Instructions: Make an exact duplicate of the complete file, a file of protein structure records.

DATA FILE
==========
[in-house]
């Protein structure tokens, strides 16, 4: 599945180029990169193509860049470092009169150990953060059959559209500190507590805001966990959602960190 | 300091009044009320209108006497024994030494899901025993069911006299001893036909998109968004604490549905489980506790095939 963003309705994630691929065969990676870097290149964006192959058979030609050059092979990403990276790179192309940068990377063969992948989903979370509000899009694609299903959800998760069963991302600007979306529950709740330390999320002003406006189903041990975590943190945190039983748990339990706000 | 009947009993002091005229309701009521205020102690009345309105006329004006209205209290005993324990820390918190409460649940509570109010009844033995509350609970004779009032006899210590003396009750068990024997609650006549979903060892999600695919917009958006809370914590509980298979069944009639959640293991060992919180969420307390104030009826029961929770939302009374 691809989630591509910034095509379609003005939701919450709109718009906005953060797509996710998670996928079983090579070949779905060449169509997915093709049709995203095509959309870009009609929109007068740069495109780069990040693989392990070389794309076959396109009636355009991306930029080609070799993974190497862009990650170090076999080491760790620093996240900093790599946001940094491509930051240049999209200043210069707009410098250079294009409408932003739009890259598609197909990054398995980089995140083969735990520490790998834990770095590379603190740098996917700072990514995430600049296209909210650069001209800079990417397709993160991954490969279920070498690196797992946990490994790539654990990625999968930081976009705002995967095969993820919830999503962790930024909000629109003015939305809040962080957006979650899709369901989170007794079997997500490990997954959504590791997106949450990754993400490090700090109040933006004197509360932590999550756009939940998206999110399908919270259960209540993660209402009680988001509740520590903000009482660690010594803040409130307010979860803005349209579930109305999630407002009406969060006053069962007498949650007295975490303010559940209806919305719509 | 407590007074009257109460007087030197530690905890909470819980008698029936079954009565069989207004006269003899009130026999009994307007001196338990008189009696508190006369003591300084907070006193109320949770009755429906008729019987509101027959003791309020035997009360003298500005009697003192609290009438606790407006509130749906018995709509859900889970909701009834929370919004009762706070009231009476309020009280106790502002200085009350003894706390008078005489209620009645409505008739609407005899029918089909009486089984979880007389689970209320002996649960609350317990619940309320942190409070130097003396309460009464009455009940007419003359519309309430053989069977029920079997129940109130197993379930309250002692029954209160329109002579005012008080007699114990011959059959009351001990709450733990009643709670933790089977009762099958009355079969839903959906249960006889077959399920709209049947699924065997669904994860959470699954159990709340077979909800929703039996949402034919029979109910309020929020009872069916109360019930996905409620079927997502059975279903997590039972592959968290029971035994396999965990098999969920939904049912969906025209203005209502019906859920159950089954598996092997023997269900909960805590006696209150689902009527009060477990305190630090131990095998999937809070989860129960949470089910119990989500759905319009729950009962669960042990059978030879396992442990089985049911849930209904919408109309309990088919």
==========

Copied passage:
[in-house]
């Protein structure tokens, strides 16, 4: 599945180029990169193509860049470092009169150990953060059959559209500190507590805001966990959602960190 | 300091009044009320209108006497024994030494899901025993069911006299001893036909998109968004604490549905489980506790095939 963003309705994630691929065969990676870097290149964006192959058979030609050059092979990403990276790179192309940068990377063969992948989903979370509000899009694609299903959800998760069963991302600007979306529950709740330390999320002003406006189903041990975590943190945190039983748990339990706000 | 009947009993002091005229309701009521205020102690009345309105006329004006209205209290005993324990820390918190409460649940509570109010009844033995509350609970004779009032006899210590003396009750068990024997609650006549979903060892999600695919917009958006809370914590509980298979069944009639959640293991060992919180969420307390104030009826029961929770939302009374 691809989630591509910034095509379609003005939701919450709109718009906005953060797509996710998670996928079983090579070949779905060449169509997915093709049709995203095509959309870009009609929109007068740069495109780069990040693989392990070389794309076959396109009636355009991306930029080609070799993974190497862009990650170090076999080491760790620093996240900093790599946001940094491509930051240049999209200043210069707009410098250079294009409408932003739009890259598609197909990054398995980089995140083969735990520490790998834990770095590379603190740098996917700072990514995430600049296209909210650069001209800079990417397709993160991954490969279920070498690196797992946990490994790539654990990625999968930081976009705002995967095969993820919830999503962790930024909000629109003015939305809040962080957006979650899709369901989170007794079997997500490990997954959504590791997106949450990754993400490090700090109040933006004197509360932590999550756009939940998206999110399908919270259960209540993660209402009680988001509740520590903000009482660690010594803040409130307010979860803005349209579930109305999630407002009406969060006053069962007498949650007295975490303010559940209806919305719509 | 407590007074009257109460007087030197530690905890909470819980008698029936079954009565069989207004006269003899009130026999009994307007001196338990008189009696508190006369003591300084907070006193109320949770009755429906008729019987509101027959003791309020035997009360003298500005009697003192609290009438606790407006509130749906018995709509859900889970909701009834929370919004009762706070009231009476309020009280106790502002200085009350003894706390008078005489209620009645409505008739609407005899029918089909009486089984979880007389689970209320002996649960609350317990619940309320942190409070130097003396309460009464009455009940007419003359519309309430053989069977029920079997129940109130197993379930309250002692029954209160329109002579005012008080007699114990011959059959009351001990709450733990009643709670933790089977009762099958009355079969839903959906249960006889077959399920709209049947699924065997669904994860959470699954159990709340077979909800929703039996949402034919029979109910309020929020009872069916109360019930996905409620079927997502059975279903997590039972592959968290029971035994396999965990098999969920939904049912969906025209203005209502019906859920159950089954598996092997023997269900909960805590006696209150689902009527009060477990305190630090131990095998999937809070989860129960949470089910119990989500759905319009729950009962669960042990059978030879396992442990089985049911849930209904919408109309309990088919």